By Susan Martin for Proven Winners
Photographs courtesy of Walters Gardens, Inc.
As the calendar turns to the new year, a fresh slate of award winners takes center stage. Introducing Proven Winners’ 2022 Perennial of the Year™, ‘Paint the Town Magenta’ dianthus, commonly known as “pinks.”
‘Paint the Town Magenta’ dianthus won’t mind the reflected heat of a paved walkway and brightens the way as you go.
Why grow ‘Paint the Town Magenta’ dianthus?
Brilliant, easy care perennial for landscapes
Tolerates heat better than many other dianthus
Completely covered in fragrant, magenta pink flowers in early summer
Reblooms intermittently from summer into fall
Attracts pollinating bees and butterflies
Blooms best in 6+ hours of sun, tolerates light shade
6-8” tall x 12-14” spread
If using broad swathes of flashy color is your style, you’ll find that planting ‘Paint the Town Magenta’ is one of the easiest ways to glam up your garden. You won’t even notice its cool blue foliage when its fragrant, quarter-sized blossoms are in their prime, but you’ll love having that evergreen interest persist through the fall and winter.
Dianthus flowers make fun little posies so you can enjoy them indoors too. Their wiry stems are deceptively strong, which helps them stand up well in a bud vase, but make sure to bring a pair of sharp scissors with you out into the garden when it’s time to harvest. Displaying them as cut flowers is also one of the best ways to enjoy their distinctive, spicy fragrance.
The Paint the Town series of dianthus has proven in trials to have greater heat tolerance than many of its kind. That helps it survive and thrive in warm climates just as well as it does in the North. It’ll return year after year as long as the soil is well-drained. Dianthus doesn’t like wet feet.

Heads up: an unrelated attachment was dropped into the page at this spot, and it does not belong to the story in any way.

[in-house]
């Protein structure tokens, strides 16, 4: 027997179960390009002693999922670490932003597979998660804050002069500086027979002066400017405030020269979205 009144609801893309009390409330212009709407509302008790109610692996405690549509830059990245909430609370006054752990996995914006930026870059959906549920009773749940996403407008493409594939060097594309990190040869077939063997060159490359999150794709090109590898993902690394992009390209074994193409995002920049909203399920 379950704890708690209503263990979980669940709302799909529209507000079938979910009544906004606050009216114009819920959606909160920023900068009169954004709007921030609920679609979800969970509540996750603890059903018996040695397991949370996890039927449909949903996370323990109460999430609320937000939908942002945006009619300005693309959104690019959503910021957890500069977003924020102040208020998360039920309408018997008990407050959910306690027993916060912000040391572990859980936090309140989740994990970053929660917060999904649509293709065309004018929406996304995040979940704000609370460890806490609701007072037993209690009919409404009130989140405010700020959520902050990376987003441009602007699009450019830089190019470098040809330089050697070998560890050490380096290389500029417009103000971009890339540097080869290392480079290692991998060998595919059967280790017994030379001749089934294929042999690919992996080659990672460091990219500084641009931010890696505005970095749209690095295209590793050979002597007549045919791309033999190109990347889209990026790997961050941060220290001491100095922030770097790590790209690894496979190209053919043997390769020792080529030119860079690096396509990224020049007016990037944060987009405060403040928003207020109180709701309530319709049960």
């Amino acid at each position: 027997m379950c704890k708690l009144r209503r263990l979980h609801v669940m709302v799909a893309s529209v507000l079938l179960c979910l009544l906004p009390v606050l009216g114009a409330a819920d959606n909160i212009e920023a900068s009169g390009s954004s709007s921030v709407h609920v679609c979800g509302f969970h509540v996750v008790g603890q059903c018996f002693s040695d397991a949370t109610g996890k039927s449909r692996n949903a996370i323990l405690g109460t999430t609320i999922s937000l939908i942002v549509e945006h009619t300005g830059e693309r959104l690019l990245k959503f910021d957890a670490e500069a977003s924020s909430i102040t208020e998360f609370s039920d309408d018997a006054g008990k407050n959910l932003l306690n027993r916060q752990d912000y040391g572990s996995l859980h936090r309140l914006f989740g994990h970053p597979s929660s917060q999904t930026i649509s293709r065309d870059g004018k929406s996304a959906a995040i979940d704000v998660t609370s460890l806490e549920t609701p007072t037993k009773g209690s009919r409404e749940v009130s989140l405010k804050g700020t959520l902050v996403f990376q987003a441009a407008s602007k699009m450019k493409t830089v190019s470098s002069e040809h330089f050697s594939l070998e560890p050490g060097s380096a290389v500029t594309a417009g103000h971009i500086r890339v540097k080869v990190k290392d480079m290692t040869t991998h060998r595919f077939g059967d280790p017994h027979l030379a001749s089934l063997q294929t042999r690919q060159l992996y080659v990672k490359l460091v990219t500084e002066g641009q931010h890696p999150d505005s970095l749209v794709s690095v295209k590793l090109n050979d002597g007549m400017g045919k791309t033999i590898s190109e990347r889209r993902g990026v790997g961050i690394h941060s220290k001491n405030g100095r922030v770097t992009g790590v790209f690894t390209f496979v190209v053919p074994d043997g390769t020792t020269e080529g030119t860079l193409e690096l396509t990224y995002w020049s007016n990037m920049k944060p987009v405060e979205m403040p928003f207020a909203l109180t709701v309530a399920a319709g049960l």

Where Dianthus Thrives
If you garden in USDA Plant Hardiness zones 4-9, you’ll find that ‘Paint the Town Magenta’ dianthus returns reliably each year. Look around your landscape to find an open spot where there is abundant sunshine—perhaps along a pathway or in front of taller perennials and shrubs in a garden bed. Greater than six hours of sun per day is ideal, especially if most of that sun comes in the afternoon. Sunshine powers this plant to give you the most blooms and robust growth, but it will also survive in as little as four hours of sun.
This perennial thrives in loose, well-drained soils that aren’t chock full of nutrient-rich ingredients like compost and peat moss. Save those amendments for needier plants. Slightly alkaline to neutral pH soils are preferable, but the only critical requirement is that the soil be well-drained. When its roots sit wet for too long, especially in the winter, they tend to rot, and the plant suffers.
Since ‘Paint the Town Magenta’ dianthus is evergreen, the best time to plant it is in the spring or early summer so there is plenty of time to establish a good root system before winter arrives. That’s perfect timing since you will most likely find it at your garden center early in the season when it’s in bloom.